The Surprising Benefits of Delaying Aging

Many issues were discussed in the lead up to the recent federal election here in Australia, but one that barely got a mention was the prevention of the chronic diseases that are associated with aging. We’re all impacted by chronic disease to some degree, yet the lack of attention on this topic would suggest that it’s not commonly at top of mind.A recent study published in Nature Aging titled ‘The Economic Impact of Targeting Aging,’ showed that a slowdown in aging that increased life expectancy by 1 year would be worth US$38 trillion to the USA economy in a single year. This estimate factors in productivity and quality of life factors, as well as savings in healthcare.*This figure, in proportion to Australia’s population, would equate to roughly US$3 trillion without factoring in exchange rates, differing healthcare costs, pensions etc. Even a conservative estimate of AU$1 trillion would yield an economic benefit more than 10 times greater than volume of the JobKeeper initiative that cost $89 billion over 12 months.The projections published in Nature Aging assume that aging can be treated and that such treatment had been universally adopted. Estimates vary, but most predictions I’ve seen relating to the effective medical treatment of aging are around 13-15 years away, and I question whether it could or would be taken by all. In my view, such studies help call into question the inevitability of age-related decline and inspire insights into what may be done about it on a personal level.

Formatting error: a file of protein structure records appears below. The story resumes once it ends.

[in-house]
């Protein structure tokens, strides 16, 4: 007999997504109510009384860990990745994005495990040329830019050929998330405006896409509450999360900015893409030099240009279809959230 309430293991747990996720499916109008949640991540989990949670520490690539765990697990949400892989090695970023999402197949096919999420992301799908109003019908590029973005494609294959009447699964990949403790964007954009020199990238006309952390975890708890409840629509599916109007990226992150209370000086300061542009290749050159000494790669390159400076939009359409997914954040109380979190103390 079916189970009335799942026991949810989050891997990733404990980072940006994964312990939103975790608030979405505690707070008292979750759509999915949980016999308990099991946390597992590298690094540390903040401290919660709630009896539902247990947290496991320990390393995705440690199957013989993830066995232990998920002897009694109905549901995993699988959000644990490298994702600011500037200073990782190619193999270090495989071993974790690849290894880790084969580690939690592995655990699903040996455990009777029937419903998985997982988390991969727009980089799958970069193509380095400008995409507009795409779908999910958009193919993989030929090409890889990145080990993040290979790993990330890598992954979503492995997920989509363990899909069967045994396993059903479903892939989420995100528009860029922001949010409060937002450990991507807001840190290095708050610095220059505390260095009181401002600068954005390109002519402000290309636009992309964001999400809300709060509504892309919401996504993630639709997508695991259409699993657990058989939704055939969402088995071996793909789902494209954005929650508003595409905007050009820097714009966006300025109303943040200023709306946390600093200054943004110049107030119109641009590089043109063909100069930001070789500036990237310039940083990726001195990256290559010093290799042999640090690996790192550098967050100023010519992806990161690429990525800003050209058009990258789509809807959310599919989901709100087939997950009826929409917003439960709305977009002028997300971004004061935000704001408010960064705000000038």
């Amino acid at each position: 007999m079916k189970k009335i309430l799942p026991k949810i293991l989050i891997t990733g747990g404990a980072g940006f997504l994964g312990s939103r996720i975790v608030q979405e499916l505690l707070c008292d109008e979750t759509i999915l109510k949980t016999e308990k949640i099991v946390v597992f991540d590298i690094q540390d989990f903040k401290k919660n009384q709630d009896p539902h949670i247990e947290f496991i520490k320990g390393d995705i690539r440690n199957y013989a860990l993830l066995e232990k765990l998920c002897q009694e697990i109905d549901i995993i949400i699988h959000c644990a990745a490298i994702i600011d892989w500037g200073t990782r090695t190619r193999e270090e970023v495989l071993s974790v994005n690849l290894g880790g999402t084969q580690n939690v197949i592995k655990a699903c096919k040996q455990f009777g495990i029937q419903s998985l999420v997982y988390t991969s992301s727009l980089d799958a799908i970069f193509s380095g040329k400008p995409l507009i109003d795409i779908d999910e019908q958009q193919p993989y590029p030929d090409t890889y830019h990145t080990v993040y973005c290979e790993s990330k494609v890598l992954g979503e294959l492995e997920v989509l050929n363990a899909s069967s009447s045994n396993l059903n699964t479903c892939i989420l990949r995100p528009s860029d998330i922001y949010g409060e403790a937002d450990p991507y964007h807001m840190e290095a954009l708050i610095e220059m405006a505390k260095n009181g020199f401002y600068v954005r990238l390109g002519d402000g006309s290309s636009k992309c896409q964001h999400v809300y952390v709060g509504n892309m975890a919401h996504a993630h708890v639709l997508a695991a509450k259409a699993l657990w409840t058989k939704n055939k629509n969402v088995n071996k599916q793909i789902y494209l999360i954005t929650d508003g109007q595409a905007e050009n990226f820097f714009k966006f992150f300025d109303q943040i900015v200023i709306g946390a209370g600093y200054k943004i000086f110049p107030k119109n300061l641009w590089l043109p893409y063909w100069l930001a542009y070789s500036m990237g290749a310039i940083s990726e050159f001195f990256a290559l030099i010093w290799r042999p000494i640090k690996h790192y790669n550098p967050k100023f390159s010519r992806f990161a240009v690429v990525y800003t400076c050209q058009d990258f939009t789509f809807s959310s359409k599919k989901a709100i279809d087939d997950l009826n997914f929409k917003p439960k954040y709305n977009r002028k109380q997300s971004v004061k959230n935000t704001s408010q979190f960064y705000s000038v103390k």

What you don’t know can hurt you

I’m optimistic about what is in the pipeline, and aim to avoid succumbing to something preventable in the meantime. I recently undertook a highly comprehensive health assessment at HealthScreen in Melbourne. Their program is oriented toward early detection of chronic disease utilising MRI, CT scan, ultrasound and bloodwork. It’s the most thorough preventative health assessment I could find in the country. There’s screening for 20 different types of cancers, but the core focus is on cardiovascular health. I was pleased (and surprised!) to have been given all clear and a solid set of baselines for future comparison. I can recommend it – though I should mention there wasn’t much change out of three thousand dollars for the full assessment. In researching which health assessment to take, a less involved option would be a cardiovascular risk assessment which is recommended every 4-6 years for low-risk people.

The way forward

From my research, optimising our lifestyle choices over the long term is our best bet in terms of preventing chronic disease . Thinking specifically about dementia, a major report on dementia prevention published in the Lancet Journal indicated that up to 40 percent of cases could be prevented through lifestyle modification, with addressing hearing loss as the most potent intervention.**


Maintaining your hearing aids

On the topic of ‘selfcare,’ we’ve developed a range of troubleshooting videos to help you address the most common maintenance issues with our most commonly prescribed devices. Most are simple, quick fixes to save you the need to schedule, travel to and attend an appointment. We hope you find them useful! You can access them via the following link:

Click here to access the videos

*Scott, A.J., Ellison, M. & Sinclair, D.A. The economic value of targeting aging. Nat Aging 1, 2020 616:623**Livingston G, Huntley J, Sommerlad A, et al. Dementia prevention, intervention, and care: 2020 report of the Lancet Commission. Lancet. 2020 Aug 8;396